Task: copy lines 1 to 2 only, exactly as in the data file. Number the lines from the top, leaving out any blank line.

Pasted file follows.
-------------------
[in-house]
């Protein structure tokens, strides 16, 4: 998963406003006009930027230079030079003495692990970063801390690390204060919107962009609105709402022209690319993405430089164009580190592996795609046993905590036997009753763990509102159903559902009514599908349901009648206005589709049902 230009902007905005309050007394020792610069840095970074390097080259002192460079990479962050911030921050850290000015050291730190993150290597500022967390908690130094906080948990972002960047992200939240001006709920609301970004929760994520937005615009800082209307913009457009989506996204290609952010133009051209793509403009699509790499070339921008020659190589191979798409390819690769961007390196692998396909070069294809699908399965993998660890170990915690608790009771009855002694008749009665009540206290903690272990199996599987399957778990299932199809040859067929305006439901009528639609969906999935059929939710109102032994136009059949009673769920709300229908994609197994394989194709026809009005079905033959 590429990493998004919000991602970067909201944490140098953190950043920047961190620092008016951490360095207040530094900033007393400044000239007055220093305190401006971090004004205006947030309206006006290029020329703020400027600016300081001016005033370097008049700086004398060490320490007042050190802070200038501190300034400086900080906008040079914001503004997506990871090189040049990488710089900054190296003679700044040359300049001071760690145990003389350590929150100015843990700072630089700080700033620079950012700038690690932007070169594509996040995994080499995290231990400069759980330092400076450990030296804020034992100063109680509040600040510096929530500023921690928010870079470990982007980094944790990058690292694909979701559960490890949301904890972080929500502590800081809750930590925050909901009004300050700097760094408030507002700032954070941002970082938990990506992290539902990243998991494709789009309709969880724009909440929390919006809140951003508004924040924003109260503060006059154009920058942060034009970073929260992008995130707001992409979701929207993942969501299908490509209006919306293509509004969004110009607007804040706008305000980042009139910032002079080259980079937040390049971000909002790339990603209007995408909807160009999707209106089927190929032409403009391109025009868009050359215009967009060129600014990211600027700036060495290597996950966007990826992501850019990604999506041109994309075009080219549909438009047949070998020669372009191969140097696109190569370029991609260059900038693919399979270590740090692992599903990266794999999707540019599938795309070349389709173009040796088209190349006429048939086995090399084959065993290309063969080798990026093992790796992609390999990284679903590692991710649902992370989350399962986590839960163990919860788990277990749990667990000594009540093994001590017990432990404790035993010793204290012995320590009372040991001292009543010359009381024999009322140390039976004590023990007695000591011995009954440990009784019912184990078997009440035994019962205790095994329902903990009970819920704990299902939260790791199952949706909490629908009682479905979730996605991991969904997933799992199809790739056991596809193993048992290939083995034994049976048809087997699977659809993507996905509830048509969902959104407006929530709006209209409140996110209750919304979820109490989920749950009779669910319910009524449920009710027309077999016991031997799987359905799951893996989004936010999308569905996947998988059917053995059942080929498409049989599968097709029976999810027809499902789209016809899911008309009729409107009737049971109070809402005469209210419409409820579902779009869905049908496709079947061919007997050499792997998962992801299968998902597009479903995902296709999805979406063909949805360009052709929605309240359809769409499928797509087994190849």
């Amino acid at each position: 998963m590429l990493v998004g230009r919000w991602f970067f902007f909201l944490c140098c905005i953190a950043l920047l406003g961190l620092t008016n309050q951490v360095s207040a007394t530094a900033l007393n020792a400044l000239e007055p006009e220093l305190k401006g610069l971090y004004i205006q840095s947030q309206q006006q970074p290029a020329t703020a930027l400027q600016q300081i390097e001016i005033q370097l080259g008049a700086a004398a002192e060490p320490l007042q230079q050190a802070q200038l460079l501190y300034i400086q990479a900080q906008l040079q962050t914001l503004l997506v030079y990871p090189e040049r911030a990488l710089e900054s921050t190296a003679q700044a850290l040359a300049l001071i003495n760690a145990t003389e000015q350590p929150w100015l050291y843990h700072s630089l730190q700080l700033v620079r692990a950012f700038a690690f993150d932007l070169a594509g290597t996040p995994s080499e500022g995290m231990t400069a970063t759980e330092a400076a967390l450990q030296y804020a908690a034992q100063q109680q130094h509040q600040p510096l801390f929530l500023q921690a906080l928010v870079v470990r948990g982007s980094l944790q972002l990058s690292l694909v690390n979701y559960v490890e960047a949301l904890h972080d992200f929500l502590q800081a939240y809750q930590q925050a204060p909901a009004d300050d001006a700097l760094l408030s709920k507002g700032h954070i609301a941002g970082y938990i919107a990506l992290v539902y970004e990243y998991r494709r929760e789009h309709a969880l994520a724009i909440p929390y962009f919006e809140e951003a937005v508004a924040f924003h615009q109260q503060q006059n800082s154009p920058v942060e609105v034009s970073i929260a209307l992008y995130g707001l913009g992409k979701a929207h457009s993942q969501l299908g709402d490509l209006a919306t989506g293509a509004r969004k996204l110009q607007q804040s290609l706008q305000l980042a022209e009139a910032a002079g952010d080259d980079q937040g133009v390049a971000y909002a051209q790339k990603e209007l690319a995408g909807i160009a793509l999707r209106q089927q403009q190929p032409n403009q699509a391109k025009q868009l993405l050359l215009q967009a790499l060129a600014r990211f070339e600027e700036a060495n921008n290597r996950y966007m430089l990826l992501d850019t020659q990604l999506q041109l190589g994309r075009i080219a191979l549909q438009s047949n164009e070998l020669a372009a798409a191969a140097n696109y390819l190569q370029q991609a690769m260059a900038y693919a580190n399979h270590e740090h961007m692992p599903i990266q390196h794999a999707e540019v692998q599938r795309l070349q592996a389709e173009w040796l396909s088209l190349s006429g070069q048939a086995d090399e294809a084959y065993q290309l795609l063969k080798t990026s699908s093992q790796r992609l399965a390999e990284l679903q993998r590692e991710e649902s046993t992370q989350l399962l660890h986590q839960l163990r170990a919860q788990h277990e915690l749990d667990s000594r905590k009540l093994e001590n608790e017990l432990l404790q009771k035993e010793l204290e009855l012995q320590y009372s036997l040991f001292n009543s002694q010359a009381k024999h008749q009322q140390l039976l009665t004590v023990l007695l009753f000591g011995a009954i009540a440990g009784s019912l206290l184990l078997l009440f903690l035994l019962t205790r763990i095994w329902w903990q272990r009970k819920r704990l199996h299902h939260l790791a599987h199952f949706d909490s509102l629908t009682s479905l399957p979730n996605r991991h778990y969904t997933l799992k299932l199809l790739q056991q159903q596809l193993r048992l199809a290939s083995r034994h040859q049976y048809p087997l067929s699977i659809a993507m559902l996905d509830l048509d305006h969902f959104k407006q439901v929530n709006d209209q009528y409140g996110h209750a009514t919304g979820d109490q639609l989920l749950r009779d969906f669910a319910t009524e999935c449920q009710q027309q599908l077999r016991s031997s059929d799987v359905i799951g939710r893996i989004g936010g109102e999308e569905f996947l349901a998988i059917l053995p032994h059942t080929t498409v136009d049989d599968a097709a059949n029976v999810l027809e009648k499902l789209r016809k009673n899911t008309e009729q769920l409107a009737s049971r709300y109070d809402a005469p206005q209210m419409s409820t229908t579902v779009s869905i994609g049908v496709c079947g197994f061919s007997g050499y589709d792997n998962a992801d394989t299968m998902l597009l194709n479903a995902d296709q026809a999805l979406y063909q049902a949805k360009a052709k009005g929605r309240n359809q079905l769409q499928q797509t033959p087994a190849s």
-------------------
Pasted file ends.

[in-house]
């Protein structure tokens, strides 16, 4: 998963406003006009930027230079030079003495692990970063801390690390204060919107962009609105709402022209690319993405430089164009580190592996795609046993905590036997009753763990509102159903559902009514599908349901009648206005589709049902 230009902007905005309050007394020792610069840095970074390097080259002192460079990479962050911030921050850290000015050291730190993150290597500022967390908690130094906080948990972002960047992200939240001006709920609301970004929760994520937005615009800082209307913009457009989506996204290609952010133009051209793509403009699509790499070339921008020659190589191979798409390819690769961007390196692998396909070069294809699908399965993998660890170990915690608790009771009855002694008749009665009540206290903690272990199996599987399957778990299932199809040859067929305006439901009528639609969906999935059929939710109102032994136009059949009673769920709300229908994609197994394989194709026809009005079905033959 590429990493998004919000991602970067909201944490140098953190950043920047961190620092008016951490360095207040530094900033007393400044000239007055220093305190401006971090004004205006947030309206006006290029020329703020400027600016300081001016005033370097008049700086004398060490320490007042050190802070200038501190300034400086900080906008040079914001503004997506990871090189040049990488710089900054190296003679700044040359300049001071760690145990003389350590929150100015843990700072630089700080700033620079950012700038690690932007070169594509996040995994080499995290231990400069759980330092400076450990030296804020034992100063109680509040600040510096929530500023921690928010870079470990982007980094944790990058690292694909979701559960490890949301904890972080929500502590800081809750930590925050909901009004300050700097760094408030507002700032954070941002970082938990990506992290539902990243998991494709789009309709969880724009909440929390919006809140951003508004924040924003109260503060006059154009920058942060034009970073929260992008995130707001992409979701929207993942969501299908490509209006919306293509509004969004110009607007804040706008305000980042009139910032002079080259980079937040390049971000909002790339990603209007995408909807160009999707209106089927190929032409403009391109025009868009050359215009967009060129600014990211600027700036060495290597996950966007990826992501850019990604999506041109994309075009080219549909438009047949070998020669372009191969140097696109190569370029991609260059900038693919399979270590740090692992599903990266794999999707540019599938795309070349389709173009040796088209190349006429048939086995090399084959065993290309063969080798990026093992790796992609390999990284679903590692991710649902992370989350399962986590839960163990919860788990277990749990667990000594009540093994001590017990432990404790035993010793204290012995320590009372040991001292009543010359009381024999009322140390039976004590023990007695000591011995009954440990009784019912184990078997009440035994019962205790095994329902903990009970819920704990299902939260790791199952949706909490629908009682479905979730996605991991969904997933799992199809790739056991596809193993048992290939083995034994049976048809087997699977659809993507996905509830048509969902959104407006929530709006209209409140996110209750919304979820109490989920749950009779669910319910009524449920009710027309077999016991031997799987359905799951893996989004936010999308569905996947998988059917053995059942080929498409049989599968097709029976999810027809499902789209016809899911008309009729409107009737049971109070809402005469209210419409409820579902779009869905049908496709079947061919007997050499792997998962992801299968998902597009479903995902296709999805979406063909949805360009052709929605309240359809769409499928797509087994190849």